For Ion Torrent AmpliSeq-based assays, there does not appear to be an amplification and/or detection bias for synthetic DNA sequences. As shown below in data for the AF20 sample, the ratio of ALT and REF reads for a given target does not appear to be influenced by the relative depth of coverage for that target. The horizontal axis shows the relative depth of coverage for a given AF20 target in a given run that was depicted on the vertical axis in the previous figure. The vertical axis shows the ratio of ALT and REF reads for that target and run, log2 transformed. This ratio is used instead of variant frequency since it does not compact close to 0% and 100%. For a 20% variant frequency, a value of log2(0.2/0.8) = -2 would be expected. Overall, the data for each site distributes horizontally, which would be expected if there were no detection bias. Thus, amplicons that are generated less efficiently (left on the horizontal axis) do not appear to show a trend towards preferential amplification and/or detection of the synthetic sequences (upward shift on the vertical axis). Assay 1 does appear to show that the most difficult to generate/detect amplicon has a higher variant frequency. However, the variant frequency of that particular target (FGFR3, a homopolymer variant) is consistent with the variant frequency observed at the other sites.

Good Correlation between Variant Frequencies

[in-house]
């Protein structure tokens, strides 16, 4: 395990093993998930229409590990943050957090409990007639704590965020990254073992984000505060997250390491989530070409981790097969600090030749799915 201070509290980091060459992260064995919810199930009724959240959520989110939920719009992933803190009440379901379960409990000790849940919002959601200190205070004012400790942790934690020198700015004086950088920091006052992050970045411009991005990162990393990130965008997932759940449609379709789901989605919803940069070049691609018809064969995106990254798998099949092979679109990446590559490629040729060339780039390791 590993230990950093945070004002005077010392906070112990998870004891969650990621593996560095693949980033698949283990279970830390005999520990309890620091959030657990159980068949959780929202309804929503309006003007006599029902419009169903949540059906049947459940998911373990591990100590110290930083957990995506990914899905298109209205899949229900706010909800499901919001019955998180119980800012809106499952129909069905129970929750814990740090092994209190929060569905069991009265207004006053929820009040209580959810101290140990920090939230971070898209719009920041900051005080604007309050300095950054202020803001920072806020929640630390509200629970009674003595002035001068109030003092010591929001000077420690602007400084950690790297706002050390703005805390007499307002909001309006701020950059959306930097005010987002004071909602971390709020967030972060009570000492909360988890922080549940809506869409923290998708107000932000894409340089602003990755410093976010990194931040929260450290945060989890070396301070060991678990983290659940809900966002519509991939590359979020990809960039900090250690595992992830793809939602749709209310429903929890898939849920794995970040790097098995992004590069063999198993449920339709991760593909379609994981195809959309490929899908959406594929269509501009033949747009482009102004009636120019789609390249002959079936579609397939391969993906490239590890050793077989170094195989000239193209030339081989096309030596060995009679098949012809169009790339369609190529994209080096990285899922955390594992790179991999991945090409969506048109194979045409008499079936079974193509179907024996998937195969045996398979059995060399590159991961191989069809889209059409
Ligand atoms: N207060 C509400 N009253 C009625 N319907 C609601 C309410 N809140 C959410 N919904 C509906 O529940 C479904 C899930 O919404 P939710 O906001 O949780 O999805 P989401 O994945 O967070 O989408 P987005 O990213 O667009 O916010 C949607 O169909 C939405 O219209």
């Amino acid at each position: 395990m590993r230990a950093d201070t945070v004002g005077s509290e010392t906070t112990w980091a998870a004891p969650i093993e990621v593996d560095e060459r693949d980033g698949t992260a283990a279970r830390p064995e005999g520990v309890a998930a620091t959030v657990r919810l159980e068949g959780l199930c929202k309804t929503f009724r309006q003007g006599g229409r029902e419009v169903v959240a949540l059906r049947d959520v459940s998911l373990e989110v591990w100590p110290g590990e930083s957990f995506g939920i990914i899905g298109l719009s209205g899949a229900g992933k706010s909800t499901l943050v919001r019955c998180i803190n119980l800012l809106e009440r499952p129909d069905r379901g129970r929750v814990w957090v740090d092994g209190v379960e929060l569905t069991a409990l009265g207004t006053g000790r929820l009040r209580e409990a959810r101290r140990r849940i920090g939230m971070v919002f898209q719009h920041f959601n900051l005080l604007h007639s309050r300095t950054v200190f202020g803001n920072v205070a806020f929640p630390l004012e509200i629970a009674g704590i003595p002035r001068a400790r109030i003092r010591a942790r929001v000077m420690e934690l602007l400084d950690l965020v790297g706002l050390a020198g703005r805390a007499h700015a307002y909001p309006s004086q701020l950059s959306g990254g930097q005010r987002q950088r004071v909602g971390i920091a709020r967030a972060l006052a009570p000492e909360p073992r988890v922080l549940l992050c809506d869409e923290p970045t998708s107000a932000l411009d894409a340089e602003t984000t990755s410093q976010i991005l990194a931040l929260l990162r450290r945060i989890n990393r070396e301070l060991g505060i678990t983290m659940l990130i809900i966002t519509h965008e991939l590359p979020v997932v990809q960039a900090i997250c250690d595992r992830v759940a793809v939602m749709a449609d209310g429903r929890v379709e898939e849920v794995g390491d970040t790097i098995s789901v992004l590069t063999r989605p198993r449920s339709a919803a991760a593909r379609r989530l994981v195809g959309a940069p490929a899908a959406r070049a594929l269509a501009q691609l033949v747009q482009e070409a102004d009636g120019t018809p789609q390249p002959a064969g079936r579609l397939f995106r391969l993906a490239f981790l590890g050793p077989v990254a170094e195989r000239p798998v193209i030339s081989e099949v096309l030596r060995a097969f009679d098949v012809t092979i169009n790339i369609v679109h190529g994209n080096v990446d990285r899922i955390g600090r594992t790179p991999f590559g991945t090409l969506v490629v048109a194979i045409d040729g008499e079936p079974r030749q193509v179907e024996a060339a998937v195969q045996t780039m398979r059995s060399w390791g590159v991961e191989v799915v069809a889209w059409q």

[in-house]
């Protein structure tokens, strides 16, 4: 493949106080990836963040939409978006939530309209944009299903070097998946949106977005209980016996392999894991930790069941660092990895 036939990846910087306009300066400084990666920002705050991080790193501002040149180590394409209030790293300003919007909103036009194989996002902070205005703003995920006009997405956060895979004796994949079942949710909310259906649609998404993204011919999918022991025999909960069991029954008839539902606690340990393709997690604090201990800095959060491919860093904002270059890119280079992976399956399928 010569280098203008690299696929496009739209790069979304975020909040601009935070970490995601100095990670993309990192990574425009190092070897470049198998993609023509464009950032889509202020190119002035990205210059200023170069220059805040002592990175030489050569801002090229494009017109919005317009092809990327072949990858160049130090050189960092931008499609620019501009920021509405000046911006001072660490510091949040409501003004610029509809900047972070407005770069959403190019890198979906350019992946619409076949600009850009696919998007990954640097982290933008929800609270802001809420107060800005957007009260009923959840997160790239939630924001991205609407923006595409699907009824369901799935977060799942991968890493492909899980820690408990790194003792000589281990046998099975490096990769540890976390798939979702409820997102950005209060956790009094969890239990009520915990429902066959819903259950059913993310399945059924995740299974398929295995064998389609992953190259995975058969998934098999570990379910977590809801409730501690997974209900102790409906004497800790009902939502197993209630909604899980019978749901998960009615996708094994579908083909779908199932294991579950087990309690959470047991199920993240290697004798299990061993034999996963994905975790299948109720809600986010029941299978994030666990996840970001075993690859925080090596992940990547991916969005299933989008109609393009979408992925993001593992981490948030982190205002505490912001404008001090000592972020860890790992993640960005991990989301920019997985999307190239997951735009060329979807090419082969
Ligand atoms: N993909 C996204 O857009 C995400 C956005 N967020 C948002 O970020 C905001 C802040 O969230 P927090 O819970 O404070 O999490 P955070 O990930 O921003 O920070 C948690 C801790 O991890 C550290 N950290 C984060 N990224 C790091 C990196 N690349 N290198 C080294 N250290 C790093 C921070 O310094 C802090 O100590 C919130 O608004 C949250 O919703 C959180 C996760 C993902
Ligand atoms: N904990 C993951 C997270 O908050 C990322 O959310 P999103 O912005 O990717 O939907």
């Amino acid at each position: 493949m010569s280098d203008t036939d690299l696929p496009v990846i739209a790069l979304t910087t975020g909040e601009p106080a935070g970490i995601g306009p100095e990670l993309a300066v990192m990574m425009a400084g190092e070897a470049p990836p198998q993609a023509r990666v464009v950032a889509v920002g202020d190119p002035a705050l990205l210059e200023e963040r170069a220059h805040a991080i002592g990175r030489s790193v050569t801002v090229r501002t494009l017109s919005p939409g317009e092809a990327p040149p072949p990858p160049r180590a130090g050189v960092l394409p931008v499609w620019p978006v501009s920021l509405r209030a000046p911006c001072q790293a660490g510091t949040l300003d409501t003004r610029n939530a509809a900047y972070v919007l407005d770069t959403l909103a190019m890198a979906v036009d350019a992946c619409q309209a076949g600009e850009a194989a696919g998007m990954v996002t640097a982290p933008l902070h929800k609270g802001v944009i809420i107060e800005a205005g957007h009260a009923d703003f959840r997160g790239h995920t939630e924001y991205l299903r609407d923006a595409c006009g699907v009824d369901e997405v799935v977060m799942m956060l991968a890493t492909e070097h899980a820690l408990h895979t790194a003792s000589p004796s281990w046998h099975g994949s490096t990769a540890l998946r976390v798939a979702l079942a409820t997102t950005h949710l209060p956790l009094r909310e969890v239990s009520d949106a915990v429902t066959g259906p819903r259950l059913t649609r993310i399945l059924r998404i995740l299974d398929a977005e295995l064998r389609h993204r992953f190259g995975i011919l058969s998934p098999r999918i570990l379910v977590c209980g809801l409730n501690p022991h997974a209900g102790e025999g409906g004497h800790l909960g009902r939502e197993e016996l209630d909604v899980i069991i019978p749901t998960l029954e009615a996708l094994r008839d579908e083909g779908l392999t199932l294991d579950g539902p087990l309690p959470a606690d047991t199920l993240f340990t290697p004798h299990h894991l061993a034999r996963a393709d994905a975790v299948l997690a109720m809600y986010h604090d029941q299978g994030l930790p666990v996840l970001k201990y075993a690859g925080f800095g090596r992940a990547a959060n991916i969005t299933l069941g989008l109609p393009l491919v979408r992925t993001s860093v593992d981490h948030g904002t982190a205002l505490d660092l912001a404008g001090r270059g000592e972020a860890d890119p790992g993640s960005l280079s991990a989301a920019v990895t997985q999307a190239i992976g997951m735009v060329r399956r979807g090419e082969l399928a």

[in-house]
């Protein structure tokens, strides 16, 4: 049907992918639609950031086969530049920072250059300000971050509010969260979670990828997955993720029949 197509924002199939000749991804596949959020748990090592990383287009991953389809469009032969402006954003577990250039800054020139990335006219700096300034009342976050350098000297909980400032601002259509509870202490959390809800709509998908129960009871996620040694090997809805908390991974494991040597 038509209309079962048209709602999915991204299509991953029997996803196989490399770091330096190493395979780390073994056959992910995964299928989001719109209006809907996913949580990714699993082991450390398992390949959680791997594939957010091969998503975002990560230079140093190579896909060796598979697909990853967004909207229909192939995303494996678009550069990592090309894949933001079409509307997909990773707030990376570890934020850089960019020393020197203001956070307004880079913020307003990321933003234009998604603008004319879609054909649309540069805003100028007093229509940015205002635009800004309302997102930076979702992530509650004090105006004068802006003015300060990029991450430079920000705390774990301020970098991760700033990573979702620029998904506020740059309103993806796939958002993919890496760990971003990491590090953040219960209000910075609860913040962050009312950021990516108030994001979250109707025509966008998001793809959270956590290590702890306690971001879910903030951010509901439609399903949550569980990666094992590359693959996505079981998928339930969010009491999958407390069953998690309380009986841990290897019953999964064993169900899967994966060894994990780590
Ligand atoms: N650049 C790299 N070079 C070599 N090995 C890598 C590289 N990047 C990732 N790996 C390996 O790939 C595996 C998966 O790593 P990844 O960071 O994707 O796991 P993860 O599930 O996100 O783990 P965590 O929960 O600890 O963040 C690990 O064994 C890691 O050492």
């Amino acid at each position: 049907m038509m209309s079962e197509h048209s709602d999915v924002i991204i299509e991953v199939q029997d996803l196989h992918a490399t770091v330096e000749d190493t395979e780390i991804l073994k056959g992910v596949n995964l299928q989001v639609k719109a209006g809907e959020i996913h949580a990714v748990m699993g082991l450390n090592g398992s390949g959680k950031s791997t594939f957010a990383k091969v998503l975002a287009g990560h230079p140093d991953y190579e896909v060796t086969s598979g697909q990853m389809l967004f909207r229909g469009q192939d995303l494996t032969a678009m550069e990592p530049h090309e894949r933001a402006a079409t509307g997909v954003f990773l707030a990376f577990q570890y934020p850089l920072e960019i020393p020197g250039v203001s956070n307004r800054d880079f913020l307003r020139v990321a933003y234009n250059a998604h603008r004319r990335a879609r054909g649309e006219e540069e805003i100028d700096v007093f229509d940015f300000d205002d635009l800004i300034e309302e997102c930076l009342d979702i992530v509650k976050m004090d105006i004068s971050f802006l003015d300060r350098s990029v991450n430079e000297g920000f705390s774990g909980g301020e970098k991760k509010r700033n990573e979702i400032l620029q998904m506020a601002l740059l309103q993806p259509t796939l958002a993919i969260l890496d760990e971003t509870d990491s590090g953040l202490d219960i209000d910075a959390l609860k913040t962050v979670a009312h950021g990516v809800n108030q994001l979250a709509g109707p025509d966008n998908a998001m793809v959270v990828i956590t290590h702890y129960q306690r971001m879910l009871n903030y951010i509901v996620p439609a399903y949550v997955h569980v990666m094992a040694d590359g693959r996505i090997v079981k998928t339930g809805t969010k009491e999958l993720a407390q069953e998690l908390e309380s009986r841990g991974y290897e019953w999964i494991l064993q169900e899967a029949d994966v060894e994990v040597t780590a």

As shown below, the observed variant frequencies correlate well between sites for AF10 (blue) and AF20 (orange). When the ratio of ALT and REF reads (log2-transformed and averaged across all runs for a given site) is compared as before, the majority of values are found close to a 1:1 diagonal and are tightly clustered. There are several points outside of the clusters, which are typically targets involving homopolymers where aberrant amounts of REF or ALT alleles are observed due to sequencing errors in the FASTQ files. The FGFR3 data points are highlighted in red.

Poor Correlation between Coverage Depths of Different Assays

As shown below, unlike the observed variant frequencies, there is poor correlation between the relative coverage depths obtained with different assays (left panel). At the sample time, there is good correlation between the relative coverage depths obtained with the same assay run at different sites (right panel). The results for AF10 (blue) and AF20 (orange) are similar. Since the variant frequencies correlate between different assays but the relative coverage depths do not, this further supports the conclusion that for AmpliSeq-based assays, in regions of DNA that are not detected or amplified well, there is no apparent bias in the detection of synthetic sequences.


Overall, the data suggest that for AmpliSeq-based assays there is no detection bias where synthetic DNA may be detected preferentially compared to genomic DNA when amplicons are generated and/or detected with relatively lower efficiencies.

This cannot rule out a consistent bias that affects all targets equally. However, such a bias would be nearly impossible to detect and identify. For example, the use of an alternative method like qPCR or dPCR itself involves the use of PCR amplification – which is also used for the AmpliSeq assay. Since the data for two different AmpliSeq-based assays is similar, qPCR and dPCR results would also be expected to be similar.

More information about our Seraseq Solid Tumor Mutation Mix-I (AF20) and (AF10) can be found here.